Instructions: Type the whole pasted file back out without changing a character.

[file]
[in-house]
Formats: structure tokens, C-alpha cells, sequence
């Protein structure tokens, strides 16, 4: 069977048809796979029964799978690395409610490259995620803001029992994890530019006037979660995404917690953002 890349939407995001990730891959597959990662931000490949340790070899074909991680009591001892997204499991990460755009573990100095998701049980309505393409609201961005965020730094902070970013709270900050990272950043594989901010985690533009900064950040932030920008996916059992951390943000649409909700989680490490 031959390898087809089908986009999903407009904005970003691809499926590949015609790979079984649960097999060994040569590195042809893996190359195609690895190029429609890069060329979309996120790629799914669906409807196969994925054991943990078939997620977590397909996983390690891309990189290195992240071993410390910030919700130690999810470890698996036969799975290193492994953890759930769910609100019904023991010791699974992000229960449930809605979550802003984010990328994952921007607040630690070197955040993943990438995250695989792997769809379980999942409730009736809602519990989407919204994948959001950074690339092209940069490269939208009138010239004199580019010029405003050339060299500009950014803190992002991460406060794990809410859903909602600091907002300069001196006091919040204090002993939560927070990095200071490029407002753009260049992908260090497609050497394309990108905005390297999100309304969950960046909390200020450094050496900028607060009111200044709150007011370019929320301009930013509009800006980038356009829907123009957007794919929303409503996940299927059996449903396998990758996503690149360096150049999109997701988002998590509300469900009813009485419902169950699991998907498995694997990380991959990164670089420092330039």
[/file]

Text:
[in-house]
Formats: structure tokens, C-alpha cells, sequence
């Protein structure tokens, strides 16, 4: 069977048809796979029964799978690395409610490259995620803001029992994890530019006037979660995404917690953002 890349939407995001990730891959597959990662931000490949340790070899074909991680009591001892997204499991990460755009573990100095998701049980309505393409609201961005965020730094902070970013709270900050990272950043594989901010985690533009900064950040932030920008996916059992951390943000649409909700989680490490 031959390898087809089908986009999903407009904005970003691809499926590949015609790979079984649960097999060994040569590195042809893996190359195609690895190029429609890069060329979309996120790629799914669906409807196969994925054991943990078939997620977590397909996983390690891309990189290195992240071993410390910030919700130690999810470890698996036969799975290193492994953890759930769910609100019904023991010791699974992000229960449930809605979550802003984010990328994952921007607040630690070197955040993943990438995250695989792997769809379980999942409730009736809602519990989407919204994948959001950074690339092209940069490269939208009138010239004199580019010029405003050339060299500009950014803190992002991460406060794990809410859903909602600091907002300069001196006091919040204090002993939560927070990095200071490029407002753009260049992908260090497609050497394309990108905005390297999100309304969950960046909390200020450094050496900028607060009111200044709150007011370019929320301009930013509009800006980038356009829907123009957007794919929303409503996940299927059996449903396998990758996503690149360096150049999109997701988002998590509300469900009813009485419902169950699991998907498995694997990380991959990164670089420092330039």